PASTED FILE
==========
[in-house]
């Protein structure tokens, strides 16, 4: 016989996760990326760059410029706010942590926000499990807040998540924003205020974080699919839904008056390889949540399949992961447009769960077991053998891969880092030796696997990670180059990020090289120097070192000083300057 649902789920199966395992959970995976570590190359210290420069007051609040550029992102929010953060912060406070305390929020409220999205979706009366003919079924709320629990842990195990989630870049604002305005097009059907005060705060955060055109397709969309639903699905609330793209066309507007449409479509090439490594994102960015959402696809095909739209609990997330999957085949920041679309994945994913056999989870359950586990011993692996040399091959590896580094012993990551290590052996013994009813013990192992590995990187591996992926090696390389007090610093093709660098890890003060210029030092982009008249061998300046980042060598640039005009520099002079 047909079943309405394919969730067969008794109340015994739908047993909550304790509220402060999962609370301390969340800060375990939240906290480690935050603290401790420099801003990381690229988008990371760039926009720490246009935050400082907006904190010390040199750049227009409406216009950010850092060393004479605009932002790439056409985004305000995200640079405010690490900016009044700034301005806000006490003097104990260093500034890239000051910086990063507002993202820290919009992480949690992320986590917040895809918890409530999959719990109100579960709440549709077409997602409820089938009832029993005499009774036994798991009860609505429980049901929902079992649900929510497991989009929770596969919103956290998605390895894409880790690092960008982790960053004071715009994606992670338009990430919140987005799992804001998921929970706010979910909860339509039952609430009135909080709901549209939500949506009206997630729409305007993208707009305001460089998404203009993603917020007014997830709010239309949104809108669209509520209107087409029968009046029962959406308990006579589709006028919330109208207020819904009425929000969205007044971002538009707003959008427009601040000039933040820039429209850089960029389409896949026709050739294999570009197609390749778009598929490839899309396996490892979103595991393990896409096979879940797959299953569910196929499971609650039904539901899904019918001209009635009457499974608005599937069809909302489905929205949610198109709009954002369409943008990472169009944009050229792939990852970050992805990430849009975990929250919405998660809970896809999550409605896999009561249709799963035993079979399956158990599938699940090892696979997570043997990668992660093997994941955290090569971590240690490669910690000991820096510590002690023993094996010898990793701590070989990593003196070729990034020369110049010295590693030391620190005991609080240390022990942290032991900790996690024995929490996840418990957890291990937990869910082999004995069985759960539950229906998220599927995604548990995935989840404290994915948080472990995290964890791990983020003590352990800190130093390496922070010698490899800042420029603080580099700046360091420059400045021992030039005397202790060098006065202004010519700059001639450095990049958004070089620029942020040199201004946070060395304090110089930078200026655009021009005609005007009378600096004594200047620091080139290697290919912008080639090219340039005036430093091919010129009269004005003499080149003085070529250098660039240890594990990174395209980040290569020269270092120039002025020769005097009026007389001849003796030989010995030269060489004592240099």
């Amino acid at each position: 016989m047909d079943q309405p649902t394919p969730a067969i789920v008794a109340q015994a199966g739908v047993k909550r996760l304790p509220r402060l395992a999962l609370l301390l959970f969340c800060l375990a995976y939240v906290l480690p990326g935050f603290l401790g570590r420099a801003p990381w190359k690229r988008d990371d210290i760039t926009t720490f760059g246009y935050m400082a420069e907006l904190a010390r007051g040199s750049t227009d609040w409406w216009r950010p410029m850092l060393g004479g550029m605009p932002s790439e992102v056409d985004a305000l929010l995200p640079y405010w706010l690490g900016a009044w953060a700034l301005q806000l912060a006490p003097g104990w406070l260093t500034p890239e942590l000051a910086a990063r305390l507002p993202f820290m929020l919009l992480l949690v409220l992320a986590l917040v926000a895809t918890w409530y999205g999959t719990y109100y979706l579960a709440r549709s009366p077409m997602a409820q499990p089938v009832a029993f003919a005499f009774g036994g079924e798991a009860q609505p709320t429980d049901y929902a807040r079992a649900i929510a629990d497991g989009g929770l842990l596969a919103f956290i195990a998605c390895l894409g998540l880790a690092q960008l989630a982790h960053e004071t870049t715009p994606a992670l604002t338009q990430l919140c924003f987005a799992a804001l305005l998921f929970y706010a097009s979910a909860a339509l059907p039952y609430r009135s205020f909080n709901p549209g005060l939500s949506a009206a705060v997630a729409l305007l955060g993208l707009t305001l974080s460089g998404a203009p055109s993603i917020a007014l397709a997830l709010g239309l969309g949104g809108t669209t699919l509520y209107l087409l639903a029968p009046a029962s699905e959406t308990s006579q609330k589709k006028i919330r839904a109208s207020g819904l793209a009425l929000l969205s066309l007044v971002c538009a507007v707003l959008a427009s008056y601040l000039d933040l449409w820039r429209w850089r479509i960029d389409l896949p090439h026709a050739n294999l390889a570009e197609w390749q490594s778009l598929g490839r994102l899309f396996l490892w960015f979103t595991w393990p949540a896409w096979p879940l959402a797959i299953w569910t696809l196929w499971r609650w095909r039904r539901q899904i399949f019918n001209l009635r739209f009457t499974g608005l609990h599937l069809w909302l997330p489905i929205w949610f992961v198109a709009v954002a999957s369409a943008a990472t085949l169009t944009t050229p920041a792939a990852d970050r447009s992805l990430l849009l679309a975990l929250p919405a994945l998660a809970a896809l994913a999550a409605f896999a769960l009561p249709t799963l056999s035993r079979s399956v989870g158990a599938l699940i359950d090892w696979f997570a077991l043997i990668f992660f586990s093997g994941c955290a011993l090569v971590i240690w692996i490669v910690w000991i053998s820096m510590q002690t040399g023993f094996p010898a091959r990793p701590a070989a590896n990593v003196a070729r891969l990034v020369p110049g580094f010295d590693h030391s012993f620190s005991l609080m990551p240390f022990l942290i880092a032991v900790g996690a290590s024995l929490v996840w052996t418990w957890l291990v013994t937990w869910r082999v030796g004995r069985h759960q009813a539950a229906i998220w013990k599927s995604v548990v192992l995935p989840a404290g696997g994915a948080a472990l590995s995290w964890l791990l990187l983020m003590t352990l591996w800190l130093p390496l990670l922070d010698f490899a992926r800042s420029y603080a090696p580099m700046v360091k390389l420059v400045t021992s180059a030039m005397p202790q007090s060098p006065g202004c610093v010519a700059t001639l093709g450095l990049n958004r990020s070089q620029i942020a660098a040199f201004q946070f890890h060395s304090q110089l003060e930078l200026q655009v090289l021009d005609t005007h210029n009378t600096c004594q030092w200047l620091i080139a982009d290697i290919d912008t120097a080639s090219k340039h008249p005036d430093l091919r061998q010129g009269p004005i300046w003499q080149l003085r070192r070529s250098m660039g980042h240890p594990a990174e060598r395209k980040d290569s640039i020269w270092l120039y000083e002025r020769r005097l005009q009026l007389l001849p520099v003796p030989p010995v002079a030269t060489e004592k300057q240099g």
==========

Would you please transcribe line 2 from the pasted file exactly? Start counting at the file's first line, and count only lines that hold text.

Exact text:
């Protein structure tokens, strides 16, 4: 016989996760990326760059410029706010942590926000499990807040998540924003205020974080699919839904008056390889949540399949992961447009769960077991053998891969880092030796696997990670180059990020090289120097070192000083300057 649902789920199966395992959970995976570590190359210290420069007051609040550029992102929010953060912060406070305390929020409220999205979706009366003919079924709320629990842990195990989630870049604002305005097009059907005060705060955060055109397709969309639903699905609330793209066309507007449409479509090439490594994102960015959402696809095909739209609990997330999957085949920041679309994945994913056999989870359950586990011993692996040399091959590896580094012993990551290590052996013994009813013990192992590995990187591996992926090696390389007090610093093709660098890890003060210029030092982009008249061998300046980042060598640039005009520099002079 047909079943309405394919969730067969008794109340015994739908047993909550304790509220402060999962609370301390969340800060375990939240906290480690935050603290401790420099801003990381690229988008990371760039926009720490246009935050400082907006904190010390040199750049227009409406216009950010850092060393004479605009932002790439056409985004305000995200640079405010690490900016009044700034301005806000006490003097104990260093500034890239000051910086990063507002993202820290919009992480949690992320986590917040895809918890409530999959719990109100579960709440549709077409997602409820089938009832029993005499009774036994798991009860609505429980049901929902079992649900929510497991989009929770596969919103956290998605390895894409880790690092960008982790960053004071715009994606992670338009990430919140987005799992804001998921929970706010979910909860339509039952609430009135909080709901549209939500949506009206997630729409305007993208707009305001460089998404203009993603917020007014997830709010239309949104809108669209509520209107087409029968009046029962959406308990006579589709006028919330109208207020819904009425929000969205007044971002538009707003959008427009601040000039933040820039429209850089960029389409896949026709050739294999570009197609390749778009598929490839899309396996490892979103595991393990896409096979879940797959299953569910196929499971609650039904539901899904019918001209009635009457499974608005599937069809909302489905929205949610198109709009954002369409943008990472169009944009050229792939990852970050992805990430849009975990929250919405998660809970896809999550409605896999009561249709799963035993079979399956158990599938699940090892696979997570043997990668992660093997994941955290090569971590240690490669910690000991820096510590002690023993094996010898990793701590070989990593003196070729990034020369110049010295590693030391620190005991609080240390022990942290032991900790996690024995929490996840418990957890291990937990869910082999004995069985759960539950229906998220599927995604548990995935989840404290994915948080472990995290964890791990983020003590352990800190130093390496922070010698490899800042420029603080580099700046360091420059400045021992030039005397202790060098006065202004010519700059001639450095990049958004070089620029942020040199201004946070060395304090110089930078200026655009021009005609005007009378600096004594200047620091080139290697290919912008080639090219340039005036430093091919010129009269004005003499080149003085070529250098660039240890594990990174395209980040290569020269270092120039002025020769005097009026007389001849003796030989010995030269060489004592240099």